A study of the draft has pointed out that the Modi government is strengthening the hold of the government over the forests even further. Even after independence, the ruling class continued to see the government as the owners of the forests, in fact they have intensified their hold, and continue to renounce the adivasis. And what were the consequences? In 1950, 70 million hectares of land in the country was covered by forests. In 1990, this area was reduced to 35 million hectares. The point here is that forests cannot be protected by denying the rights of the adivasis, in fact, that leads to the destruction of forest areas. The new draft shows that the Modi government is aggressively pushing the same agenda that the British government had imposed, in the name of forest conservation. The protection of adivasi rights and conservation of forests go hand-in-hand, and ignoring this fact seems to be a special characteristic of all the ruling class.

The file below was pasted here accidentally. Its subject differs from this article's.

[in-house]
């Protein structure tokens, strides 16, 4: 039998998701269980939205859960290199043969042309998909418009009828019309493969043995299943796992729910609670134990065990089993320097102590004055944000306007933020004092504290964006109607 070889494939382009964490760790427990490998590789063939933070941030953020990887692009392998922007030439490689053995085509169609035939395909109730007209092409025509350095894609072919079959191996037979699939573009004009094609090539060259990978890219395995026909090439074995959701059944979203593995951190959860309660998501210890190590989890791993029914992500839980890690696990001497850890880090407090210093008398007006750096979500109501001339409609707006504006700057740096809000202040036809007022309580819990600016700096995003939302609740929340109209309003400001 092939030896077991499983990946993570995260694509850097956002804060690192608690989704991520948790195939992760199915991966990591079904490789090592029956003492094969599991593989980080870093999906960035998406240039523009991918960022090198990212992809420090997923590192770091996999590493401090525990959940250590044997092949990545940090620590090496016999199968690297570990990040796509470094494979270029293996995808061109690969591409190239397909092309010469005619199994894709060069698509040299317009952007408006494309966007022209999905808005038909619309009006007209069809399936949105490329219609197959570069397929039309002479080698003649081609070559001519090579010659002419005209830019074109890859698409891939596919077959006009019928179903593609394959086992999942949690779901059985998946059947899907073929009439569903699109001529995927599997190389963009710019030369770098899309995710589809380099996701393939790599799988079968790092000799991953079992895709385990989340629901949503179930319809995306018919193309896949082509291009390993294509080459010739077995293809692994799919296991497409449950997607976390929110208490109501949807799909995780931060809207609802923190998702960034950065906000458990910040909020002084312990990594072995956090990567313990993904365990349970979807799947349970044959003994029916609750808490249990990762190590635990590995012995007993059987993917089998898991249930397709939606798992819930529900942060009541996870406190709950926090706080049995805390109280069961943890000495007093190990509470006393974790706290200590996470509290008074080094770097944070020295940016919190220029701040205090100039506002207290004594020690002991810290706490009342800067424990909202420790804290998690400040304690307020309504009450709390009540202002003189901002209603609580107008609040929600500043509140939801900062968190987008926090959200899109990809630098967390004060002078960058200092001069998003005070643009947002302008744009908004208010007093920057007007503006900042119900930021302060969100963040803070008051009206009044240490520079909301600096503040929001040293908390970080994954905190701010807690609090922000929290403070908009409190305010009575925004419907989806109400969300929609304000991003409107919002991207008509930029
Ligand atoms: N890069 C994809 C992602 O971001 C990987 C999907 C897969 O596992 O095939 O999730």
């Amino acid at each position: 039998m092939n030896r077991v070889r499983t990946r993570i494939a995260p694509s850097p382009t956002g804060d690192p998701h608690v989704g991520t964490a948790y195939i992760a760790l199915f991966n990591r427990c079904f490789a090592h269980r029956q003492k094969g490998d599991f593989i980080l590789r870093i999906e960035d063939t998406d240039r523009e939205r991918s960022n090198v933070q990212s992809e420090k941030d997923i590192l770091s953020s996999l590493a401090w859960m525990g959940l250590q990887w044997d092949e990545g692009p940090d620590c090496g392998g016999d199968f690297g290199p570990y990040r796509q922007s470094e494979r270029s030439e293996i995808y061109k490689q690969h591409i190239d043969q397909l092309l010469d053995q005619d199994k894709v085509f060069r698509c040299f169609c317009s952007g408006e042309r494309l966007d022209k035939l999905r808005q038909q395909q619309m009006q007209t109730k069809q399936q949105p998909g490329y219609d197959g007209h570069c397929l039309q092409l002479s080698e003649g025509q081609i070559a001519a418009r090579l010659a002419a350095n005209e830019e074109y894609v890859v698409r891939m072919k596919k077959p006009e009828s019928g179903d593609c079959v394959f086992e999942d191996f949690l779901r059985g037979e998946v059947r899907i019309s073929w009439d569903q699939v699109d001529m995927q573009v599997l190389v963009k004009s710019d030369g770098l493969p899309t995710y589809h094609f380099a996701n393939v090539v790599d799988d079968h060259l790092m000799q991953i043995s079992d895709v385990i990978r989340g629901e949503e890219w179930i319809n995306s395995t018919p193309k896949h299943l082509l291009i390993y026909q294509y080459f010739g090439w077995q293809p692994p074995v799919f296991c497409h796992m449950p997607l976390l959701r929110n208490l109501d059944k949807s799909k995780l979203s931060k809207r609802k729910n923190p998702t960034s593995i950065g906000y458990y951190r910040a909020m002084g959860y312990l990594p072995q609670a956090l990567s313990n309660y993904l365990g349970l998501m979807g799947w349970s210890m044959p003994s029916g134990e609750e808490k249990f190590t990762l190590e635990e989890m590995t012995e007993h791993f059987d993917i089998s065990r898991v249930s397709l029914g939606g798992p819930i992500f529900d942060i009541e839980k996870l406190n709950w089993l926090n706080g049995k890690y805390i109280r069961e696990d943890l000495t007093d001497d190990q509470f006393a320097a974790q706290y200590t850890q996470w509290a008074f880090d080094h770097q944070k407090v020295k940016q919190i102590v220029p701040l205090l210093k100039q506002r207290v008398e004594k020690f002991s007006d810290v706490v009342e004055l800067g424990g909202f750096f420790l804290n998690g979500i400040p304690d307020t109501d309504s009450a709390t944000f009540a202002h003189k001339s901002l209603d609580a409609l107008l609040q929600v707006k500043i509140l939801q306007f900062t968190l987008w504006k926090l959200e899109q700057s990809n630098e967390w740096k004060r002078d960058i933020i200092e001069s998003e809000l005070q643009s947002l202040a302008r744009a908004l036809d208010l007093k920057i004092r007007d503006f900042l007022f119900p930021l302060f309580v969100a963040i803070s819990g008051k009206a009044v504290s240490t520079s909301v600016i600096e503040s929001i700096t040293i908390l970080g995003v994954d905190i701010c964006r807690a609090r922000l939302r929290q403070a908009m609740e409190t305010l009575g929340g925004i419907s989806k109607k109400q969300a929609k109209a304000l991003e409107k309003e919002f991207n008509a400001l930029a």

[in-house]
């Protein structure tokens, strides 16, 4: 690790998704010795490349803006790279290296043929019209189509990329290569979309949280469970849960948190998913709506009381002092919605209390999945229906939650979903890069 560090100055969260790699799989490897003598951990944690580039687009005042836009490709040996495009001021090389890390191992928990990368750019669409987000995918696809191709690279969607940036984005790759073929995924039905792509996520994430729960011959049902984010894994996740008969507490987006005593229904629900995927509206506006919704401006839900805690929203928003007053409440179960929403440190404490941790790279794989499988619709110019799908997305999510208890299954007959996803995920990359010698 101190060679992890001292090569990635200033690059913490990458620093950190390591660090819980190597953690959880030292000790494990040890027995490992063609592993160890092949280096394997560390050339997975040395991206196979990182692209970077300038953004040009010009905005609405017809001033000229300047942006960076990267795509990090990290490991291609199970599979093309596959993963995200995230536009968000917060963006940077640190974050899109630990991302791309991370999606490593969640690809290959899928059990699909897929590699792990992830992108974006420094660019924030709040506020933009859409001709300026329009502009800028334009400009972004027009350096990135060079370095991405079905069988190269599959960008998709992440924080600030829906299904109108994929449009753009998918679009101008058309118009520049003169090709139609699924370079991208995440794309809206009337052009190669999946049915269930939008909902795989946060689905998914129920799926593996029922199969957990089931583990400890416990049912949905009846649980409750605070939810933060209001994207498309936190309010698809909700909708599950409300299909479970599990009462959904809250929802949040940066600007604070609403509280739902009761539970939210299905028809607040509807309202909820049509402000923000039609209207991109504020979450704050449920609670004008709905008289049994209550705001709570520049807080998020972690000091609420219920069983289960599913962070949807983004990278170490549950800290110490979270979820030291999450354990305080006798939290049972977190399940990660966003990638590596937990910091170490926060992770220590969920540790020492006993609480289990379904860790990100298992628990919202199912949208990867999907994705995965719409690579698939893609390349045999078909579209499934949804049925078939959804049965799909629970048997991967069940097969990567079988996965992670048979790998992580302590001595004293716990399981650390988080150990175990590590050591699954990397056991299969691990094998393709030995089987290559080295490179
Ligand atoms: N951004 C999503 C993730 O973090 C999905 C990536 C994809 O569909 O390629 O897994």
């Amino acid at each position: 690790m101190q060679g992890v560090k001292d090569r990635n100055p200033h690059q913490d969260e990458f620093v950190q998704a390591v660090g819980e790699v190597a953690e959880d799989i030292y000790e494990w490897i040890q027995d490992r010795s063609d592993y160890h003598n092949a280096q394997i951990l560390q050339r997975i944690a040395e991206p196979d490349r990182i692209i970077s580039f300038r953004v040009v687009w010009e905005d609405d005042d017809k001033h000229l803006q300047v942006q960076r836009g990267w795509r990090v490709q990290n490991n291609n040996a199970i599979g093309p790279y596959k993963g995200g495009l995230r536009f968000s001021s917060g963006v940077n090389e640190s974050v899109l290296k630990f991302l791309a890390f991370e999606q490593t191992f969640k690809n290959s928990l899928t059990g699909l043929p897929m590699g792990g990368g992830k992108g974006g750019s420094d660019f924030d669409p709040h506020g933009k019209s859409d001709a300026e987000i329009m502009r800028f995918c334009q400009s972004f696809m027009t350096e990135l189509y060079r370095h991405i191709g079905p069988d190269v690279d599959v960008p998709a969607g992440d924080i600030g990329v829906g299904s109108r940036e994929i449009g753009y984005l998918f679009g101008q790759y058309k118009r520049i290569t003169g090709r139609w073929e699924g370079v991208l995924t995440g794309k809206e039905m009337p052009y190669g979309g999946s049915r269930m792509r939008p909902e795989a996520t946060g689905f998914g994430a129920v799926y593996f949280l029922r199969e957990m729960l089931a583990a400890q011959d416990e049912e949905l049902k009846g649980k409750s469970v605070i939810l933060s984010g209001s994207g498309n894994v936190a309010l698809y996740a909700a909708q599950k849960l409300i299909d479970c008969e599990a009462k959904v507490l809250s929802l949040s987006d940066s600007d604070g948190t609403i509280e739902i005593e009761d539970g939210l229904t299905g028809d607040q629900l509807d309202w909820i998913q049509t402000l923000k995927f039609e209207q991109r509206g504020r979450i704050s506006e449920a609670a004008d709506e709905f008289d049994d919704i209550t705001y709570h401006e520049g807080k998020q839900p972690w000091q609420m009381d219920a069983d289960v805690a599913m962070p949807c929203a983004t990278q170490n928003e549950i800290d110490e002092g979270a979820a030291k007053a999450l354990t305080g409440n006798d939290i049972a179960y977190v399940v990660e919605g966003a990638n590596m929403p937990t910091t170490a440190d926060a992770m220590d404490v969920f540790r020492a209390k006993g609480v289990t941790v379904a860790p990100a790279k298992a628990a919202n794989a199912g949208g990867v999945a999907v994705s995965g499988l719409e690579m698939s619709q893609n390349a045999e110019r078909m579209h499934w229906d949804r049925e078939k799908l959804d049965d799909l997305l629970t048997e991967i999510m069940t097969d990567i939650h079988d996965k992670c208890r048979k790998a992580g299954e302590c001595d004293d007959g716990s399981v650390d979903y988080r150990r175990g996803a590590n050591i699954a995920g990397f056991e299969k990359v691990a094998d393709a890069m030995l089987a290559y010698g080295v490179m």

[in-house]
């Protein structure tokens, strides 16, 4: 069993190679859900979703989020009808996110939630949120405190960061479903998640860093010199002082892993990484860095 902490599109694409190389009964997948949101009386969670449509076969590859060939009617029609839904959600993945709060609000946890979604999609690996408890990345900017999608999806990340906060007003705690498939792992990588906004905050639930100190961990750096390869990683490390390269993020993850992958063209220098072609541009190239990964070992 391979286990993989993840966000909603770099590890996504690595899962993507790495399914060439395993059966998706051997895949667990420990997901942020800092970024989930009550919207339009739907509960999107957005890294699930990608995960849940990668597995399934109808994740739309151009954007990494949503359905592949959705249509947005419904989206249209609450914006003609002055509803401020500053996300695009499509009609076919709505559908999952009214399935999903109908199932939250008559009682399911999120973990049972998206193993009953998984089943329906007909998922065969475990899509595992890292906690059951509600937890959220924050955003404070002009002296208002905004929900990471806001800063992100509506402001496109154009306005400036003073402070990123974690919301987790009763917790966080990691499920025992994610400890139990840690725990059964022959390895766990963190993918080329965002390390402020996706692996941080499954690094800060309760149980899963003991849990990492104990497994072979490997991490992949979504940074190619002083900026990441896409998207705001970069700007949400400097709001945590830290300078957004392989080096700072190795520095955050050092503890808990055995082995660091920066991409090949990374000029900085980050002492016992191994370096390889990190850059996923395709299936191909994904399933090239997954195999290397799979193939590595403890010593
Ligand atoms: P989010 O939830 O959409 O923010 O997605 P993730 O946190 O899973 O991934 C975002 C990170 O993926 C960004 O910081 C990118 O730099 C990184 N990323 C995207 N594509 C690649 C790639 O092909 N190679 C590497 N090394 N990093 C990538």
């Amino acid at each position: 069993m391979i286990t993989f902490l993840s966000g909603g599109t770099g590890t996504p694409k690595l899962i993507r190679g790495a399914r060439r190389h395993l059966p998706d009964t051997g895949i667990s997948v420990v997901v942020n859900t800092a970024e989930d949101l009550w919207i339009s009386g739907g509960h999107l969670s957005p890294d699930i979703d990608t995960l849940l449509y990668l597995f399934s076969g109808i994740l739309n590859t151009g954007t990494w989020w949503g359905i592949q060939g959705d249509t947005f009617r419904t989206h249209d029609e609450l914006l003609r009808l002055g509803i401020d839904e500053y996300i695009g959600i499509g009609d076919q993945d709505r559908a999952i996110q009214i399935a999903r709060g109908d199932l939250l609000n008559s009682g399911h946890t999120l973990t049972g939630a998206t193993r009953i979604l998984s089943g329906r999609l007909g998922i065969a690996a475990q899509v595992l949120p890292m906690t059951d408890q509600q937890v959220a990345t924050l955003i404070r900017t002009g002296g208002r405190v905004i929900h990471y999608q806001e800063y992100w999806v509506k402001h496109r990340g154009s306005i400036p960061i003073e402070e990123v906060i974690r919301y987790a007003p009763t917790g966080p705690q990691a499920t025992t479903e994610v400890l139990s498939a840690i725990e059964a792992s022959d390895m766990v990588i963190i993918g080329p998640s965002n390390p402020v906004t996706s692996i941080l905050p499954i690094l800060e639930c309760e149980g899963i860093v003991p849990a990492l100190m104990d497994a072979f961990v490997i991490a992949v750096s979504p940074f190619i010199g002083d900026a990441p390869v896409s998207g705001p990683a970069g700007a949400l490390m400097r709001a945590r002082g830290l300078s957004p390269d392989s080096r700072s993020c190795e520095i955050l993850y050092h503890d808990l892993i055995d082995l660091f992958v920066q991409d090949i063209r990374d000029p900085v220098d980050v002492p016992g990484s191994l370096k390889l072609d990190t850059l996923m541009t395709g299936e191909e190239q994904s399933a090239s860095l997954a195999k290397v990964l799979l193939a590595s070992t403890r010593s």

Adivasis got the ‘Scheduled Tribes and Other Traditional Forest Dwellers (Recognition of Forest Rights) Act, 2006’, simply called as Forest Rights Act, after a fierce struggle and because of the support of the Left parties. This legislation is first such, which has officially recognised the traditional rights of adivasis on the forests. However, the new draft clearly aims to weaken that Act, and give more powers to the forest department. By ignoring the relationship between forests and tribals, the government is attempting to impose stringent control over the forests and is pushing ahead the agenda for their commercialisation.

While the 1927 Act had already bestowed police and semi-judicial rights to the forest department, the new draft will be strengthening these powers even more. The Act will provide the forest officers with the discretion to make use of more weapons with full immunity.